So in one corner we have all living cells – which include bacteria, fungi, plants and animals – that must find metal micronutrients in their food to have a normal function. And in the other corner we have nearly two billion pounds of a chemical that functions by grabbing onto metal ions and holding on – making them bio-unavailable. If you find the imagery disturbing, read on. In 2010, glyphosate was also patented as an antibiotic by Monsanto. Obviously, the plan was to use it in hospitals and pharmacies. The patent contains a very long list of bacteria killed by this chemical; this is a very broad spectrum antibiotic and indeed damages the microbiome of animals. It does not affect many human pathogenic bacteria, but it certainly kills a lot of bacteria.
In case you did not notice that word, microbiome, I will say a few words about this organ. It turns out all animals – even the bees – are symbiotic organisms with thousands of species of bacteria in their digestive system. We humans have about one hundred trillion bacteria in our intestine. Aside from riding with us and getting fed, this complex bacterial community actually controls many of our organs. Our immune system, our brain and many other organs are completely “influenced” (if you do not like the word control). We humans may think we are on top, but we are in a very dependent and symbiotic relationship with these bacteria. Firstly, they make most of the serotonin in your body. A small malfunction and a small decrease in serotonin and you are depressed. They make most of the other neurotransmitters too and your vitamins and half of the building blocks of your own proteins – too complex for your bodies to make. The microbiome is like a second brain. That is how important it is.
When you eat engineered food – by definition, depleted of metal micronutrients because it contains residues of a strong chelator – your microbiome and your intestine are, of course, first in line. After a few years of eating depleted food, other organs start to show symptoms. This is shown in the statistics of both the Centre for Disease Control in Atlanta Georgia and the US Department of Agriculture, put together by Dr. Nancy Swanson for the US. I wish somebody would do the same compilation in Canada. The statistics show a very probable link between the amount of glyphosate sprayed on crops and the number of people coming down with gastrointestinal problems, kidney inflammation, liver damage and a host of other degenerative (read inflammation) diseases. These are very similar to the symptoms we have seen for the last 10 years in published studies of rats fed engineered food. Calorie rich and nutrient depleted, isn’t that the definition of junk food?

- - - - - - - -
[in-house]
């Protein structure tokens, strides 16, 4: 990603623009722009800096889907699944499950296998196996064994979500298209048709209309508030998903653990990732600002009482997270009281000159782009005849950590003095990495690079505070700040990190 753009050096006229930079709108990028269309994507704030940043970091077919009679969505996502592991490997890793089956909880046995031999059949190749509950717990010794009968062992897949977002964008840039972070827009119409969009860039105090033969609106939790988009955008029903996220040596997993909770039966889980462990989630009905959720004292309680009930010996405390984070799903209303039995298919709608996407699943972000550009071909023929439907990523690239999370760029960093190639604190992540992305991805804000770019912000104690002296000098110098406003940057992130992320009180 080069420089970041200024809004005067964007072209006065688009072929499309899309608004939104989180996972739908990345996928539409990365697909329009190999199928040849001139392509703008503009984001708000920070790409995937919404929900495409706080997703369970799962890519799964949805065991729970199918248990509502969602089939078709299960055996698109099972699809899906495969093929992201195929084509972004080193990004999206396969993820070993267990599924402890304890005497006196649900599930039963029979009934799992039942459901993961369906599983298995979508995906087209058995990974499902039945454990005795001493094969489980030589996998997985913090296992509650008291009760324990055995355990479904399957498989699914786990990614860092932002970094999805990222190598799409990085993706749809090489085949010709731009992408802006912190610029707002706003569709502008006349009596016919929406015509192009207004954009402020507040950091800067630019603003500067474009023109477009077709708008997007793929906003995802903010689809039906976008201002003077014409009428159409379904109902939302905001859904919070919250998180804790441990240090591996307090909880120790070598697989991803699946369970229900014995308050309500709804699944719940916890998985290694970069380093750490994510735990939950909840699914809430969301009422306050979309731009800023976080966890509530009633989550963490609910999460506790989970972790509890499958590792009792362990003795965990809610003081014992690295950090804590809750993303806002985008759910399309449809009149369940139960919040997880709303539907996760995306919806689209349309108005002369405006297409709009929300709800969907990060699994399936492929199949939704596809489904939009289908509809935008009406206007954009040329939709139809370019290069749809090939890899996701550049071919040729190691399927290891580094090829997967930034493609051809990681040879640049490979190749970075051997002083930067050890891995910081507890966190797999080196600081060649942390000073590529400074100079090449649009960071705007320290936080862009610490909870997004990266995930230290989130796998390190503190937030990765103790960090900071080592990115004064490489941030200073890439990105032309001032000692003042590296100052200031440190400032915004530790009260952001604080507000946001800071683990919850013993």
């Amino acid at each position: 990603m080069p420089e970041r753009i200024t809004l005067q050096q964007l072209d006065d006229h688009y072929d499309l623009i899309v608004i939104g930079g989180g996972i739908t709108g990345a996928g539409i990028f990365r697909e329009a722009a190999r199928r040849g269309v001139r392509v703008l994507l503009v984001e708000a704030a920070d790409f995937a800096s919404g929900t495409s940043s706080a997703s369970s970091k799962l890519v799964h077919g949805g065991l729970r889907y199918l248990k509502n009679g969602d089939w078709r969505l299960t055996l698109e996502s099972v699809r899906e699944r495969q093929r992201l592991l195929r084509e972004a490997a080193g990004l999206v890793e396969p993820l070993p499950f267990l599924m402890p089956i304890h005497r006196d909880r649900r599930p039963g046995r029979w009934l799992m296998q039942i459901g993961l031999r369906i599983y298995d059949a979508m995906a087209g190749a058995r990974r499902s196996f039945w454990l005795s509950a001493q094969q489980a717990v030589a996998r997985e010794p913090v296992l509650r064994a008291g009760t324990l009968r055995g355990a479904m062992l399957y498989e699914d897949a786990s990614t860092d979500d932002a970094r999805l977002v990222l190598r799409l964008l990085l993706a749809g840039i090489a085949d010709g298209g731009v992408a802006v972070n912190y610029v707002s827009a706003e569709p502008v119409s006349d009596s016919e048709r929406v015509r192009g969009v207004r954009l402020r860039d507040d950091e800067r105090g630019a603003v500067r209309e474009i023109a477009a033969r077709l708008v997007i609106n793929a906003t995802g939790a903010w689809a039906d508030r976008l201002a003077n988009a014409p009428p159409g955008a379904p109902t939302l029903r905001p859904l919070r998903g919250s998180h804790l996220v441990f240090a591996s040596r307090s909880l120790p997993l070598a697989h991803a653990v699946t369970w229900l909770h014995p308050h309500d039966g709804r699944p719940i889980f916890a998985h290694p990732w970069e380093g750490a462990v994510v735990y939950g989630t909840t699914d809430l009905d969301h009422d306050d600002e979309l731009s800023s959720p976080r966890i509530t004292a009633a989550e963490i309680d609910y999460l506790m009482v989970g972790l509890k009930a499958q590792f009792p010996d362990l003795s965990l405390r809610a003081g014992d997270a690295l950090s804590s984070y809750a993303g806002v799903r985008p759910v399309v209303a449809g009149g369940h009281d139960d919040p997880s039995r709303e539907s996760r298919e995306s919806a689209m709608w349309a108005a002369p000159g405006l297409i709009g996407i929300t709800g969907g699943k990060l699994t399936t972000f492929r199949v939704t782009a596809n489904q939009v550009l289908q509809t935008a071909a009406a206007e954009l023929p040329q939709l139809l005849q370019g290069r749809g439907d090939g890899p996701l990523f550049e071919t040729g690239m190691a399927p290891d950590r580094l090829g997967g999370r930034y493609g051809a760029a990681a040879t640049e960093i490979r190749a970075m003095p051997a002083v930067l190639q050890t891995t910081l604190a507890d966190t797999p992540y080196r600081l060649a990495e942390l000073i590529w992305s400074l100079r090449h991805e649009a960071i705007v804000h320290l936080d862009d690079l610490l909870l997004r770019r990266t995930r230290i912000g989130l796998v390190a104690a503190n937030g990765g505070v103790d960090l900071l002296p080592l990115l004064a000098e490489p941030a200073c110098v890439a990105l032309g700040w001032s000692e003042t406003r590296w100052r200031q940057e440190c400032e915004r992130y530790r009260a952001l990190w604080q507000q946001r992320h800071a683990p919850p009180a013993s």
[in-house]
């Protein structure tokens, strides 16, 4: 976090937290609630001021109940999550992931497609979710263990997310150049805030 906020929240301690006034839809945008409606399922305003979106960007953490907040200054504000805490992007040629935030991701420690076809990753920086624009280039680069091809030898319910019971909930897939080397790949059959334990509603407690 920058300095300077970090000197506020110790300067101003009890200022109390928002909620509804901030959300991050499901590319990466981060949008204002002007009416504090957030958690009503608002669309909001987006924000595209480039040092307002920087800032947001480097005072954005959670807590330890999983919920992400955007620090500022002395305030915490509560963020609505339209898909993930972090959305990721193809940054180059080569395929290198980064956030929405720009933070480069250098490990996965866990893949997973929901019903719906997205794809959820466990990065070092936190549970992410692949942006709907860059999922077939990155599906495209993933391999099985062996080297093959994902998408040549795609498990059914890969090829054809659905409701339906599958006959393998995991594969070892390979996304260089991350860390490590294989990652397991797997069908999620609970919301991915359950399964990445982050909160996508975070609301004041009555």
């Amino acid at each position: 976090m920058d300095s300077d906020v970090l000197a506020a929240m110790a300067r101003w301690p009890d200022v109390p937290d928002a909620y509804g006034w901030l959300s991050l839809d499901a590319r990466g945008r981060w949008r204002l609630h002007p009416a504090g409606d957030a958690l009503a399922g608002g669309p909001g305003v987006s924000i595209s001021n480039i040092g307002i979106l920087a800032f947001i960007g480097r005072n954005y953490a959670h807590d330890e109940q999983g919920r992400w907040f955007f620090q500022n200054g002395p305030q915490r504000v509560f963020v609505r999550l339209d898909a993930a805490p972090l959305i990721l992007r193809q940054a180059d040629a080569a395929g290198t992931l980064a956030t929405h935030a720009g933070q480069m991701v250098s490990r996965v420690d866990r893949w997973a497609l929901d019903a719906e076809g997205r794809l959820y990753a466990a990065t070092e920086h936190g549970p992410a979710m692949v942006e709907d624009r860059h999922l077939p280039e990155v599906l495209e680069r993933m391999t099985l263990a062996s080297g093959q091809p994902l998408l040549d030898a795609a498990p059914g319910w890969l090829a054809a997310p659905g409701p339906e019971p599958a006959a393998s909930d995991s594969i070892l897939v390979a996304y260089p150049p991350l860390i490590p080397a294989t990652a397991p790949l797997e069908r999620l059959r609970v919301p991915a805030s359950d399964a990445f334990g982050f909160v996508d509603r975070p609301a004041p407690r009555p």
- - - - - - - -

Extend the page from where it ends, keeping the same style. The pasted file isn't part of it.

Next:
Updated October 2014
About the author:
Dr. Thierry Vrain, a former soil biologist and genetic scientist, worked for Agriculture Canada for 30 years. He was once the designated spokesperson to assure the Canadian public of the safety of GMO crops. Since retiring 10 years ago from Agriculture Canada, Dr. Vrain is now an advocate for organic farming, and warning others of the dangers of GMOs.
A native of France, Vrain earned an undergraduate degree in plant physiology from the Université de Caen and a doctoral degree from North Carolina State University. After moving to Canada he taught plant physiology at Université du Québec in Montréal. Then he worked for 30 years as a research scientist for the Canadian government in Québec and British Columbia where he conducted research on genetically modified potatoes, among other projects. He was director of the biotechnology department at the Pacific Agri-Food Research Centre in Summerland, BC.
After 35 years of research and teaching of soil and molecular biology, Dr. Vrain retired to a small farm in Courtenay, BC. Today, he is a gardener, a teacher, and a passionate speaker about organic gardening — from soil health to GMOs.